Thomas Cromwell : The Untold Story of Henry VIII's Most Faithful Servant Paperback
by Tracy Borman
'This deeply researched and grippingly written biography brings Cromwell to life and exposes the Henrician court in all its brutal, glittering splendour.' Kate Williams, Independent Thomas Cromwell's life has made gripping reading for millions through Hilary Mantel's bestselling novels Wolf Hall and Bring Up the Bodies. But who was the real Cromwell? In this major new biography, leading historian Tracy Borman examines the life, loves and legacy of the man who changed the shape of England forever.
Born a lowly tavern keeper's son, Cromwell rose swiftly through the ranks to become Henry VIII's right hand man, and one of the most powerful figures in Tudor history.
The architect of England's break with the Roman Catholic Church and the dissolution of the monasteries, he oversaw seismic changes in England's history.
Influential in securing Henry's controversial divorce from Catherine of Aragon, many believe he was also the ruthless force behind Anne Boleyn's downfall and subsequent execution. Although for years he has been reviled as a Machiavellian schemer who stopped at nothing in his quest for power, Thomas Cromwell was also a loving husband, father and guardian, a witty and generous host, and a loyal and devoted servant.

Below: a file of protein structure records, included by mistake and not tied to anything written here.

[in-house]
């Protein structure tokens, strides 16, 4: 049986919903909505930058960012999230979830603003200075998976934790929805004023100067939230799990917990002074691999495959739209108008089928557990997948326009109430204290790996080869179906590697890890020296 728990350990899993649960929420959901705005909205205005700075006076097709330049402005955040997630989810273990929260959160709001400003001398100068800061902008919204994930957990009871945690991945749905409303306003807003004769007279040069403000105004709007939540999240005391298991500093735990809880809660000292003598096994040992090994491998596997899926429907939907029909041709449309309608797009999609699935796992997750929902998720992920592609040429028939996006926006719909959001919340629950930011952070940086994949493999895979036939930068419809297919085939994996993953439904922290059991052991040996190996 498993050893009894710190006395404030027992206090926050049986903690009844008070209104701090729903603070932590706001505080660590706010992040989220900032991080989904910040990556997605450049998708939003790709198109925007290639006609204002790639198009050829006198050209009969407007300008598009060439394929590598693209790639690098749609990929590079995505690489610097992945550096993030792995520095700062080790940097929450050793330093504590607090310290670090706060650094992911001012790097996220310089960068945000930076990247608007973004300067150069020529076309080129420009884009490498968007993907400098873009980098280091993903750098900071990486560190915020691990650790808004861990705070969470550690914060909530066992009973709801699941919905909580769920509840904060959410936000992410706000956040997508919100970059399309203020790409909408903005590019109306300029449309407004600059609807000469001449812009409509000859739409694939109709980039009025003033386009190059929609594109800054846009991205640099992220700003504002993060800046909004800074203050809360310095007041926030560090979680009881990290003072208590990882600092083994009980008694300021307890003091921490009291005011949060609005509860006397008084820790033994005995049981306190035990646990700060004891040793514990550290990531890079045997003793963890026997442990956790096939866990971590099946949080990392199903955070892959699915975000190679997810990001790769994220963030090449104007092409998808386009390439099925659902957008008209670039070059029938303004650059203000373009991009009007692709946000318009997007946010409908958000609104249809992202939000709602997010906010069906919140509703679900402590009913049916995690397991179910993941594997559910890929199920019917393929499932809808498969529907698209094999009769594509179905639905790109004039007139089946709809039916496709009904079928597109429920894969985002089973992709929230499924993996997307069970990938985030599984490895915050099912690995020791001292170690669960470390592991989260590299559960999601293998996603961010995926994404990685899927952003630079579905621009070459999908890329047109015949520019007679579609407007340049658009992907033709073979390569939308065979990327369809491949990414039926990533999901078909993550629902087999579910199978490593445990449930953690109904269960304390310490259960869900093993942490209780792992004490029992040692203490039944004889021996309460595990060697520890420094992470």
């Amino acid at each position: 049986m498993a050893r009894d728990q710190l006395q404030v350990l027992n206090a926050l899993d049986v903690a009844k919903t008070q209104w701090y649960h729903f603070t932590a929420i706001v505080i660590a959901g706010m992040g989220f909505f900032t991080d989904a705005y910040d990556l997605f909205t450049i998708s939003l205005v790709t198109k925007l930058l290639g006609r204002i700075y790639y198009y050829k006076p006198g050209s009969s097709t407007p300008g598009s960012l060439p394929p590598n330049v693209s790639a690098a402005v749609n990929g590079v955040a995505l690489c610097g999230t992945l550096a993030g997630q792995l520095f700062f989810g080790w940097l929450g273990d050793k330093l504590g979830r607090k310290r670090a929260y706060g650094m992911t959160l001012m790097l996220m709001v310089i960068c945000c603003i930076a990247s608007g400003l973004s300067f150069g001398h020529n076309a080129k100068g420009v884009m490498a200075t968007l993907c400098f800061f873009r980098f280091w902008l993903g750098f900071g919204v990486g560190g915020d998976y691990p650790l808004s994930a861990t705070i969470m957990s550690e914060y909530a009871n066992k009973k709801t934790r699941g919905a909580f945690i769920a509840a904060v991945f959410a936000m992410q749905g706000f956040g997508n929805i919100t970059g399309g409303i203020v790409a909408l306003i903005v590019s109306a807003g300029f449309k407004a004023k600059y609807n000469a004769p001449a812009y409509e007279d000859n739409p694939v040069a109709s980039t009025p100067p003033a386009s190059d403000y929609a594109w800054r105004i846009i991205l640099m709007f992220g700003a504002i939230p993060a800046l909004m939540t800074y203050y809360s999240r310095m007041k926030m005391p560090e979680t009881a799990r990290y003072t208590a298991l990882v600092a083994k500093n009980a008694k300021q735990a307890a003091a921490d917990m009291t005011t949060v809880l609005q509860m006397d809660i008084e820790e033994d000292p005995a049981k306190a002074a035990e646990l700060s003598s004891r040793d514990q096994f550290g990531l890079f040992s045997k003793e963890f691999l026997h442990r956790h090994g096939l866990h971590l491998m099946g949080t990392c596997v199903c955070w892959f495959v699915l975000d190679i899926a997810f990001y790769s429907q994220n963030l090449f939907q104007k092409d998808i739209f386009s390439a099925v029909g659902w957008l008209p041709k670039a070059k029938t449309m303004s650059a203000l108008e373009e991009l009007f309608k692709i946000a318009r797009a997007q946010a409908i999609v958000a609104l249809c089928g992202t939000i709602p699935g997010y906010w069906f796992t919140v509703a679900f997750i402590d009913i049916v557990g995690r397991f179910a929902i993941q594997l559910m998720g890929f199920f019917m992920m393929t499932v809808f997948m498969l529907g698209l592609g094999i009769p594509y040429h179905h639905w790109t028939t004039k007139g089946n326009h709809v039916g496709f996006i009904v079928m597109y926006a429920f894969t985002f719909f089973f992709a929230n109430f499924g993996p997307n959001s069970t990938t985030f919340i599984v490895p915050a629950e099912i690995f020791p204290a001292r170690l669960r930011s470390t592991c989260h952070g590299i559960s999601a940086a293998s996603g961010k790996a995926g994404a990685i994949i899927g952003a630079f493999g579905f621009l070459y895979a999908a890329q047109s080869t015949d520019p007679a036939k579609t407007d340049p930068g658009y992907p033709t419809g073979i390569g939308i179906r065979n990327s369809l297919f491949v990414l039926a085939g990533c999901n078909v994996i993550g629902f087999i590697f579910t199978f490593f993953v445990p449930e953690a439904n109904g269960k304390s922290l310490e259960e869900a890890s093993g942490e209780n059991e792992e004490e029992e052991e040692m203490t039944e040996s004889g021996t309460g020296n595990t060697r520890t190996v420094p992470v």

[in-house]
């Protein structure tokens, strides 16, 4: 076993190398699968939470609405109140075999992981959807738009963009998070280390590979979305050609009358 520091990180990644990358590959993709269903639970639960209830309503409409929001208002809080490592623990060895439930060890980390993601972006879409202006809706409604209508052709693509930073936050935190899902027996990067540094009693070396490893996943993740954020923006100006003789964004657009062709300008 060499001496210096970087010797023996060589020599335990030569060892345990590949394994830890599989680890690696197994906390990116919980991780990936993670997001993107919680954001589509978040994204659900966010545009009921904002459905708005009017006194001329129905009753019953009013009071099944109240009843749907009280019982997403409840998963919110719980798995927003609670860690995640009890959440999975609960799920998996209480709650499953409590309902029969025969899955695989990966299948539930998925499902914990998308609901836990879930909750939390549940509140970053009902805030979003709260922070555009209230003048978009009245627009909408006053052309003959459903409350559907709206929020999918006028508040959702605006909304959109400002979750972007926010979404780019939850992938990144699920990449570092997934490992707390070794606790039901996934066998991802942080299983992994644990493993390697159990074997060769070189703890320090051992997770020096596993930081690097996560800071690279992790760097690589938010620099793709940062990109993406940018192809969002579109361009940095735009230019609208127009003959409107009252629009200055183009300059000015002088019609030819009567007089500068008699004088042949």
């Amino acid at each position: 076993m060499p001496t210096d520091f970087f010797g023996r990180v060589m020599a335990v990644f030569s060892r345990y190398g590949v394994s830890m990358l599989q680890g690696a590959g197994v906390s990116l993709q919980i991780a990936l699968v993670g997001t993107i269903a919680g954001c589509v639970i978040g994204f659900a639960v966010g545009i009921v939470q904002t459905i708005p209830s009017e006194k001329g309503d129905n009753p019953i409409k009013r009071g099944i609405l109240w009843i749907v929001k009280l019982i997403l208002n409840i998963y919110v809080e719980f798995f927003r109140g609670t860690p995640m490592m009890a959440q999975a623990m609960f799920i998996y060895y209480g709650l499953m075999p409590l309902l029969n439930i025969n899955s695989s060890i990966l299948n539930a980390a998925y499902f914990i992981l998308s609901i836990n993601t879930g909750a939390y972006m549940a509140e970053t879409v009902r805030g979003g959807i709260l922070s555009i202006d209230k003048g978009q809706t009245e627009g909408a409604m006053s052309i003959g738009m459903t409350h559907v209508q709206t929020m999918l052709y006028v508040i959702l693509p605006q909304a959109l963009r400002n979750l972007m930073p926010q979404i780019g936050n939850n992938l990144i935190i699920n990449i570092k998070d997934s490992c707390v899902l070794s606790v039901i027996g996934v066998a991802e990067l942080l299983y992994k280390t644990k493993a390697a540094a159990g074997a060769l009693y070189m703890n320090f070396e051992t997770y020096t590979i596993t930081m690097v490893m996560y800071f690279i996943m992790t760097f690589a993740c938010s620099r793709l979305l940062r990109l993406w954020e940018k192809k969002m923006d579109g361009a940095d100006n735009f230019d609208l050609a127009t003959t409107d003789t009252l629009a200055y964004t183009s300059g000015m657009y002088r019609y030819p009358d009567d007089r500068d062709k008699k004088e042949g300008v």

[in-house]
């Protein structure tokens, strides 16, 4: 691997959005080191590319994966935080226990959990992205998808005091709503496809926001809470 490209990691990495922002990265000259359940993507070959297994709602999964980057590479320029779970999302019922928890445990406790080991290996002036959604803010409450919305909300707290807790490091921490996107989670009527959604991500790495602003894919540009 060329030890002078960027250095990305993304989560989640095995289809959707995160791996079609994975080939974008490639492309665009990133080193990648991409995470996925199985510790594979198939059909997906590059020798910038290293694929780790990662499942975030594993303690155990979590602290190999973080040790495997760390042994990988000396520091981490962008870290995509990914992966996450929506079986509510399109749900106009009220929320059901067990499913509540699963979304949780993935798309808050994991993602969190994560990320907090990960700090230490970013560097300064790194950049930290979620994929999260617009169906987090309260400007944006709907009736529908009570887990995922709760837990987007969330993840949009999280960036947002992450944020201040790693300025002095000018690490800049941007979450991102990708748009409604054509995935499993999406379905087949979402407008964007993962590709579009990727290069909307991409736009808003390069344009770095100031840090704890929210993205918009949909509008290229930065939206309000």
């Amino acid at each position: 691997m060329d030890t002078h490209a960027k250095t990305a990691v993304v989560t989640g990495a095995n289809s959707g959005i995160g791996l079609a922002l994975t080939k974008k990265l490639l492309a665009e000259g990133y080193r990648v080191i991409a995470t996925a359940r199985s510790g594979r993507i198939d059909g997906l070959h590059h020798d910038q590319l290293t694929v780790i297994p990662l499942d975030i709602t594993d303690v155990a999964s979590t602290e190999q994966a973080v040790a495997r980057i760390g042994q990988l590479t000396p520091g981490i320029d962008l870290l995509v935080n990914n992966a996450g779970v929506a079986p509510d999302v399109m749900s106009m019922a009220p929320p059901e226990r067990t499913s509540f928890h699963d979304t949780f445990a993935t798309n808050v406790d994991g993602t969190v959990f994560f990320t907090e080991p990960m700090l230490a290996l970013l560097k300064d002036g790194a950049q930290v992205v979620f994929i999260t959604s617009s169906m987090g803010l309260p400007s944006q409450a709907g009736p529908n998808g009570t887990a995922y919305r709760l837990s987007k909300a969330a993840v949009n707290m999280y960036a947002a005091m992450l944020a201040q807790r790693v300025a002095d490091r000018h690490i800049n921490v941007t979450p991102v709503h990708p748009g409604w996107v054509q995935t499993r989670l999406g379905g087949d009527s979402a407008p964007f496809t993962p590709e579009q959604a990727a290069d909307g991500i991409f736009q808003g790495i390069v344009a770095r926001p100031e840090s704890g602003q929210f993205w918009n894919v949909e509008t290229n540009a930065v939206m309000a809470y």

With fresh research and new insights into Cromwell's family life, his household and his close relationships, Tracy Borman Tracy Borman tells the true story of Henry VIII's most faithful servant.
- Format: Paperback
- Pages: 480 pages, 2 x 8pg colour illustrations
- Publisher: Hodder & Stoughton General Division
- Publication Date: 22/01/2015
- Category: Biography: historical, political & military
- ISBN: 9781444782882
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Review by missizicks
This is a thoroughly researched, balanced and informative biography of Thomas Cromwell. Much of the historic evidence is opinion recorded by Cromwell's contemporaries, and Borman weighs this evidence fairly. Her writing is clear and crisp - she makes her points well and doesn't wrap them up in flummery. I like that she acknowledged the inspiration she gained to research Cromwell from Hilary Mantel's novels. I read this biography for the same reason. It has been a delight to discover that Mantel's imagined Cromwell is grounded in fact. Borman presents a less romantic Cromwell, of course, but assesses his actions against the times he lived through and against the evidence of his character that can be gleaned from original source material. Through the way they were taught when I was at school, I have always thought the Tudors were dull, but Borman has brought the era to life for me and put human flesh on the dry bones of history.